Voice/Vision Holocaust Survivor Oral History Archive

Irene Sobel - September 8, 1998

Moving into Krakow Orphanage

She couldn't care for you.

She couldn't care for me, she couldn't work. She lived--my sister married in, before we went back to Poland. She was eighteen and this boy whom my father met was two years older and they were married. My mother lived with them in one, in the same room plus another few people in Krakow and again they formed, they were assisted by some Jewish organization there. And I ended up in the orphanage and many times I thought what my life would have been if my father were alive. And my mother many times said how her life would have been different if her husband would have been alive. He was a go-getter, he knew how to manage in situations and he had very good skills, which he could find work. And that, and I remember walking the streets of Krakow in the evening, in particular where the lights could be seen in the homes of people and I would wonder what goes on in those apartments and I would wonder how it is to live in a home with a father and mother. I shared a room with about uh, eight girls in a orphanage in Krakow. It was not a bad experience, other than being institutionalized. It was a very positive experience for me. Positive in that a lot of my strengths developed there. I don't know if you heard of a educator, ??? Russian educator?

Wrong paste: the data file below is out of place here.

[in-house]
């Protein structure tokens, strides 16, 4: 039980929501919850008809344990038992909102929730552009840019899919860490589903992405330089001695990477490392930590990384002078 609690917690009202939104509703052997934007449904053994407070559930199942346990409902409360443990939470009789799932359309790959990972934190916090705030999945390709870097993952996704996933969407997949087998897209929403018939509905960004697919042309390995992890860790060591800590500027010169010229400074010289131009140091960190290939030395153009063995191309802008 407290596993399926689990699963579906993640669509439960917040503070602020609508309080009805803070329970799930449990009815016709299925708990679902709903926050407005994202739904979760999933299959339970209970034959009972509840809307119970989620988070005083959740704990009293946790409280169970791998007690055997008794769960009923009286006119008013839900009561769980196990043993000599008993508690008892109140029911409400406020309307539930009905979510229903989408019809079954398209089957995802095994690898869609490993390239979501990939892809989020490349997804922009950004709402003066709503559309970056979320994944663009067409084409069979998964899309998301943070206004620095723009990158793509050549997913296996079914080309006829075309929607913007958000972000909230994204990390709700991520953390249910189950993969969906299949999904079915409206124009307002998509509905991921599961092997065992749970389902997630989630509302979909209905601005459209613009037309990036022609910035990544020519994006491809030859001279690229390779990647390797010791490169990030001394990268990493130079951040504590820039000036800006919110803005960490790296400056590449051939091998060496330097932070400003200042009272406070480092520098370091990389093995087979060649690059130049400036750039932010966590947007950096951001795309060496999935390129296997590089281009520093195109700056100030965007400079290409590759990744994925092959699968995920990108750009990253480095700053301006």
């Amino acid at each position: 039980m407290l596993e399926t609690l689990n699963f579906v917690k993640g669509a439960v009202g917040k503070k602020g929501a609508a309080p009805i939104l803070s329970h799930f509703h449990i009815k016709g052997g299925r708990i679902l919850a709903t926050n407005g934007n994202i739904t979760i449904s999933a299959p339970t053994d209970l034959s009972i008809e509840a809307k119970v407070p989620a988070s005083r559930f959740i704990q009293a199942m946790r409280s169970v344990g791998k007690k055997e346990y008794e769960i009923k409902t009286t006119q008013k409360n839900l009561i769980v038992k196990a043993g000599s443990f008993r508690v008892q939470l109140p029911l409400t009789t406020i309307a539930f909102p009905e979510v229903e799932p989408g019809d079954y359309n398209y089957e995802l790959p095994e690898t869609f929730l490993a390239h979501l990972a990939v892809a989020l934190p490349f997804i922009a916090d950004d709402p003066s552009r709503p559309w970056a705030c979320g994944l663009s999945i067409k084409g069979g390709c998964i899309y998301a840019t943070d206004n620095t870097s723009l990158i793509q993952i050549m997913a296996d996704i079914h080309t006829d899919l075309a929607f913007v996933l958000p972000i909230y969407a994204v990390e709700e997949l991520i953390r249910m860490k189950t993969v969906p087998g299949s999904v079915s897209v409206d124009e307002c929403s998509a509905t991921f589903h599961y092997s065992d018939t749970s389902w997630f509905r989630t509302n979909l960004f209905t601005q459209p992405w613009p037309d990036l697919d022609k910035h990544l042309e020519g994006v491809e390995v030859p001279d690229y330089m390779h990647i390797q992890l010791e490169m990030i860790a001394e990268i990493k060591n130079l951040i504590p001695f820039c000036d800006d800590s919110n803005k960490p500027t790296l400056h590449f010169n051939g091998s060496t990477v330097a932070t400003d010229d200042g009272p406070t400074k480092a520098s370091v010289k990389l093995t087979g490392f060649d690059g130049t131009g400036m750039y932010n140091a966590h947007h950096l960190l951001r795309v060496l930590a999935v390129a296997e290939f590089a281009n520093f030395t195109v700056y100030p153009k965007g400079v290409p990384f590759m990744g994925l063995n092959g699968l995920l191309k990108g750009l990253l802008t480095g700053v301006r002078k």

And his ideas of children's orphanages and self-governing. Uh, very much the way we were handled were very much influenced by his approach. And we, of course, also Korczak. We had a self-government.

??? Korczak?

Korczak. The one who led the children...

Yeah, but what was the relationship?

That, the love and caring for children...

But were people reading his work?

They were, yes. We heard a lot about, yes I read...

About children's rights.

Children's rights, yes. Anyway we had a government in that orphanage with ministers for one activity or another. I have a strong hunch that it was not a very democratic election. That the educators, those in charge of the orphanage had a strong influence. Anyway, for a number of years I was president of the government. And uh, I heard over and over my mother's statement. As a child I remember my mother would say to me, and not just my mother but others would say to me, "You are going to be a leader like your father. You are going to be a leader like your father."

[interruption in interview]

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